Vaping has morphed into a peer pressure mechanism, coercing young individuals into adopting the habit to fit in with a specific group. A 2020 study titled “A Breath of Knowledge: Overview of Current Adolescent E-cigarette Prevention and Cessation Programs” highlighted that peer pressure significantly drives youth to embrace ESDs. This irony is stark: while striving for social approval, people unknowingly compromise their well-being for a fleeting sense of inclusion.

The influence of social pressures, primarily through rapidly evolving social media platforms like TikTok, cannot be underestimated. Disturbingly, the breach of vaping endorsement regulations on TikTok has exposed a staggering 98% of vaping-promoting videos, putting teenagers at risk. The Unregulated Landscape in South Africa South Africa currently does not have legislation that regulates ESDs. In December 2022, the Parliament introduced the Tobacco Products and Electronic Delivery Systems Control Bill.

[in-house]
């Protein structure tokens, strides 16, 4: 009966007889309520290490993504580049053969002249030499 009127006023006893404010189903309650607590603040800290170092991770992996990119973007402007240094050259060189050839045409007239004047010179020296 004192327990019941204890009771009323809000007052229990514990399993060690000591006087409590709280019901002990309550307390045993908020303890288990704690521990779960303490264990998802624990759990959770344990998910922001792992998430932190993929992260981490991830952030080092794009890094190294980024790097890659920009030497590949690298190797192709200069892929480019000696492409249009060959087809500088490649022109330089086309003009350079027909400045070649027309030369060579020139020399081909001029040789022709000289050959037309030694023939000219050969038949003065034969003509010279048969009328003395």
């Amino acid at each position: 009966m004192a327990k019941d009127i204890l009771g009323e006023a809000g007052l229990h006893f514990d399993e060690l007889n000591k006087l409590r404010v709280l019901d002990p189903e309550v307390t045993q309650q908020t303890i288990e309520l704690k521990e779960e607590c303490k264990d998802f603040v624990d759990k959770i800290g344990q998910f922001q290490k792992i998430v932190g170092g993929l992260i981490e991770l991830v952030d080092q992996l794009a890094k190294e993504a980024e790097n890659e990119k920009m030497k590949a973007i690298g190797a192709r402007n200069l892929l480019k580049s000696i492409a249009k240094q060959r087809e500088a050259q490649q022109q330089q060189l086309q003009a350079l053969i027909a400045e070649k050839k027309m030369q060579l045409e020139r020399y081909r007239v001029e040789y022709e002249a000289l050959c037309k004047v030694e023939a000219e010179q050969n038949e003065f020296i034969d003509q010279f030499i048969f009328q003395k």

The Bill proposes several measures to regulate the sale, advertising, and use of tobacco products and ESDs. It is currently being debated, but it is unclear when it will be passed into law.

An absence of ESD manufacturing and distribution regulations allows players in the vape industry to market their products without (accurately) disclosing their ingredients, nicotine levels, or potential health risks.Curiously, I visited a vape store in one of Johannesburg’s suburbs in the West Rand. I requested three different vape juices from the vendor, each with a different nicotine level. Despite being from different manufacturers, all of the juices had a conflicting warning that stated they “may contain nicotine.” However, the products all did contain nicotine.